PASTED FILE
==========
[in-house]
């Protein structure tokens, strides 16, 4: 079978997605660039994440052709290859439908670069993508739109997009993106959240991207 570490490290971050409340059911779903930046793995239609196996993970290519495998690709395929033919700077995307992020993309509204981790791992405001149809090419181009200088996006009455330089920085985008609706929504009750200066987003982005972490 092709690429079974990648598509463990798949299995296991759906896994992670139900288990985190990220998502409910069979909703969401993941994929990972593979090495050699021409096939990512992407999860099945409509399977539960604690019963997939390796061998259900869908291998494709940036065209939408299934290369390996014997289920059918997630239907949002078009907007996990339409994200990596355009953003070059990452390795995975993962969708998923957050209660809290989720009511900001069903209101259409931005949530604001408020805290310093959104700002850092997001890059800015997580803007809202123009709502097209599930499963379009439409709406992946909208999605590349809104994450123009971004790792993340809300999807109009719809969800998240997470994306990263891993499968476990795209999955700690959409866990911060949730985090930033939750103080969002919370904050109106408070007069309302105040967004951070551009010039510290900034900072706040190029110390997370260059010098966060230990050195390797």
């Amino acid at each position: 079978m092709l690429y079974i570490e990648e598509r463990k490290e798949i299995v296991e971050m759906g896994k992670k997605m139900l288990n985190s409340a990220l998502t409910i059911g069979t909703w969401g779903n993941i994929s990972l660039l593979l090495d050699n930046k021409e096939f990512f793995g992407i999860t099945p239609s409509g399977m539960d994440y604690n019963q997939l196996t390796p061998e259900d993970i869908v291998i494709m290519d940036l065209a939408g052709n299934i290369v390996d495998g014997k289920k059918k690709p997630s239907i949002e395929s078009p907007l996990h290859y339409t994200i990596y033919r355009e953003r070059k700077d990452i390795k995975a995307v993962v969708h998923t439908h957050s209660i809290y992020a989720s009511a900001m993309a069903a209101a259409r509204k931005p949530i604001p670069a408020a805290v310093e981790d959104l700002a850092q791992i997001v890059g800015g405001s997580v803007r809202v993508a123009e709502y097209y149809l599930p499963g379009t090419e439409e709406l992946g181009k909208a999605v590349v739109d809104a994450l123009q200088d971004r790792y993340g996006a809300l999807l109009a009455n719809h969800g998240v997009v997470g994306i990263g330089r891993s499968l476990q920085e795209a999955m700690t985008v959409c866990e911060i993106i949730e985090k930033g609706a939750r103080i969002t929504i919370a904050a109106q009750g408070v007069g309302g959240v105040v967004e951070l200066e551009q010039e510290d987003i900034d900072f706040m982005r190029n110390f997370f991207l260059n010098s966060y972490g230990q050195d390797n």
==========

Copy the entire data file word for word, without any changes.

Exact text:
[in-house]
């Protein structure tokens, strides 16, 4: 079978997605660039994440052709290859439908670069993508739109997009993106959240991207 570490490290971050409340059911779903930046793995239609196996993970290519495998690709395929033919700077995307992020993309509204981790791992405001149809090419181009200088996006009455330089920085985008609706929504009750200066987003982005972490 092709690429079974990648598509463990798949299995296991759906896994992670139900288990985190990220998502409910069979909703969401993941994929990972593979090495050699021409096939990512992407999860099945409509399977539960604690019963997939390796061998259900869908291998494709940036065209939408299934290369390996014997289920059918997630239907949002078009907007996990339409994200990596355009953003070059990452390795995975993962969708998923957050209660809290989720009511900001069903209101259409931005949530604001408020805290310093959104700002850092997001890059800015997580803007809202123009709502097209599930499963379009439409709406992946909208999605590349809104994450123009971004790792993340809300999807109009719809969800998240997470994306990263891993499968476990795209999955700690959409866990911060949730985090930033939750103080969002919370904050109106408070007069309302105040967004951070551009010039510290900034900072706040190029110390997370260059010098966060230990050195390797």
């Amino acid at each position: 079978m092709l690429y079974i570490e990648e598509r463990k490290e798949i299995v296991e971050m759906g896994k992670k997605m139900l288990n985190s409340a990220l998502t409910i059911g069979t909703w969401g779903n993941i994929s990972l660039l593979l090495d050699n930046k021409e096939f990512f793995g992407i999860t099945p239609s409509g399977m539960d994440y604690n019963q997939l196996t390796p061998e259900d993970i869908v291998i494709m290519d940036l065209a939408g052709n299934i290369v390996d495998g014997k289920k059918k690709p997630s239907i949002e395929s078009p907007l996990h290859y339409t994200i990596y033919r355009e953003r070059k700077d990452i390795k995975a995307v993962v969708h998923t439908h957050s209660i809290y992020a989720s009511a900001m993309a069903a209101a259409r509204k931005p949530i604001p670069a408020a805290v310093e981790d959104l700002a850092q791992i997001v890059g800015g405001s997580v803007r809202v993508a123009e709502y097209y149809l599930p499963g379009t090419e439409e709406l992946g181009k909208a999605v590349v739109d809104a994450l123009q200088d971004r790792y993340g996006a809300l999807l109009a009455n719809h969800g998240v997009v997470g994306i990263g330089r891993s499968l476990q920085e795209a999955m700690t985008v959409c866990e911060i993106i949730e985090k930033g609706a939750r103080i969002t929504i919370a904050a109106q009750g408070v007069g309302g959240v105040v967004e951070l200066e551009q010039e510290d987003i900034d900072f706040m982005r190029n110390f997370f991207l260059n010098s966060y972490g230990q050195d390797n």